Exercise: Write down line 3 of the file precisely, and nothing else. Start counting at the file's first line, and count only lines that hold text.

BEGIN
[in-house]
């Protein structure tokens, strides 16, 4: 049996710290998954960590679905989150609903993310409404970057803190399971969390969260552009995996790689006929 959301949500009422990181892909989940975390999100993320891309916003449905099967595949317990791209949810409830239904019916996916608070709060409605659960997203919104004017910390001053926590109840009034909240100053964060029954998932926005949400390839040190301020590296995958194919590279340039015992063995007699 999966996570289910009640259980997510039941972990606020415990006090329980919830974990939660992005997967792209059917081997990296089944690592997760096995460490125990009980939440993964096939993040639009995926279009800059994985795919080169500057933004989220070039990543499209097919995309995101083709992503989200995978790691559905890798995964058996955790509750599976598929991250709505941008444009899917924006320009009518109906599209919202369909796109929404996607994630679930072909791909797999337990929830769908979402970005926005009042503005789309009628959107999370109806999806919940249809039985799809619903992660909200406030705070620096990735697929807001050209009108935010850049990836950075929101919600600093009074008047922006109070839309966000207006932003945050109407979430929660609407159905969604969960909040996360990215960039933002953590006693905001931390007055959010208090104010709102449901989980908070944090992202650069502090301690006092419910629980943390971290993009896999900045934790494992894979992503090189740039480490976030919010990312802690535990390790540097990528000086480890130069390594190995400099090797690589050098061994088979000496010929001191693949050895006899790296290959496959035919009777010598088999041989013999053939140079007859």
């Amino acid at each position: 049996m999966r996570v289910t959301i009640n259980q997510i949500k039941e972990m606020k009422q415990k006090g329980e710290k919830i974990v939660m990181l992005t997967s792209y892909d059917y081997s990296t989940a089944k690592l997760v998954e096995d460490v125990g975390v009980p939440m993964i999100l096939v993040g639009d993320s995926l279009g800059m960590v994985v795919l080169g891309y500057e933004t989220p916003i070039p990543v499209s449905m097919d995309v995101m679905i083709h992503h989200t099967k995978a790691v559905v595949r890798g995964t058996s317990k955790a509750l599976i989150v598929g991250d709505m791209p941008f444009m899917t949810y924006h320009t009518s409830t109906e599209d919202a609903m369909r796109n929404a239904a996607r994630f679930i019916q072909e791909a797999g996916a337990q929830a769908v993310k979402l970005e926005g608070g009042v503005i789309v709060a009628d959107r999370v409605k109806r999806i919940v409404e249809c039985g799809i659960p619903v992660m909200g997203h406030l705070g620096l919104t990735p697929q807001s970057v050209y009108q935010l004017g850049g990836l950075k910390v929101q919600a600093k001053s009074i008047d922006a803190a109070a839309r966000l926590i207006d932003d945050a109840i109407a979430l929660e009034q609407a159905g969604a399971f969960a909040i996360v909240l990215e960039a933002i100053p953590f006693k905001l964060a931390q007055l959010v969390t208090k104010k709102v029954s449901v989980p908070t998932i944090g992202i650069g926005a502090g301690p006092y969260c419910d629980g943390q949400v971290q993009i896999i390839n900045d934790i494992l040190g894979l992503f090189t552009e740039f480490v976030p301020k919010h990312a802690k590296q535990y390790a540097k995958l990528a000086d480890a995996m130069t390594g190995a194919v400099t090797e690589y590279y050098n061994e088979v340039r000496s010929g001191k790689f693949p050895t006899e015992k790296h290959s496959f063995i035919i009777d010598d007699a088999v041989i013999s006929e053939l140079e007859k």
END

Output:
């Amino acid at each position: 049996m999966r996570v289910t959301i009640n259980q997510i949500k039941e972990m606020k009422q415990k006090g329980e710290k919830i974990v939660m990181l992005t997967s792209y892909d059917y081997s990296t989940a089944k690592l997760v998954e096995d460490v125990g975390v009980p939440m993964i999100l096939v993040g639009d993320s995926l279009g800059m960590v994985v795919l080169g891309y500057e933004t989220p916003i070039p990543v499209s449905m097919d995309v995101m679905i083709h992503h989200t099967k995978a790691v559905v595949r890798g995964t058996s317990k955790a509750l599976i989150v598929g991250d709505m791209p941008f444009m899917t949810y924006h320009t009518s409830t109906e599209d919202a609903m369909r796109n929404a239904a996607r994630f679930i019916q072909e791909a797999g996916a337990q929830a769908v993310k979402l970005e926005g608070g009042v503005i789309v709060a009628d959107r999370v409605k109806r999806i919940v409404e249809c039985g799809i659960p619903v992660m909200g997203h406030l705070g620096l919104t990735p697929q807001s970057v050209y009108q935010l004017g850049g990836l950075k910390v929101q919600a600093k001053s009074i008047d922006a803190a109070a839309r966000l926590i207006d932003d945050a109840i109407a979430l929660e009034q609407a159905g969604a399971f969960a909040i996360v909240l990215e960039a933002i100053p953590f006693k905001l964060a931390q007055l959010v969390t208090k104010k709102v029954s449901v989980p908070t998932i944090g992202i650069g926005a502090g301690p006092y969260c419910d629980g943390q949400v971290q993009i896999i390839n900045d934790i494992l040190g894979l992503f090189t552009e740039f480490v976030p301020k919010h990312a802690k590296q535990y390790a540097k995958l990528a000086d480890a995996m130069t390594g190995a194919v400099t090797e690589y590279y050098n061994e088979v340039r000496s010929g001191k790689f693949p050895t006899e015992k790296h290959s496959f063995i035919i009777d010598d007699a088999v041989i013999s006929e053939l140079e007859k």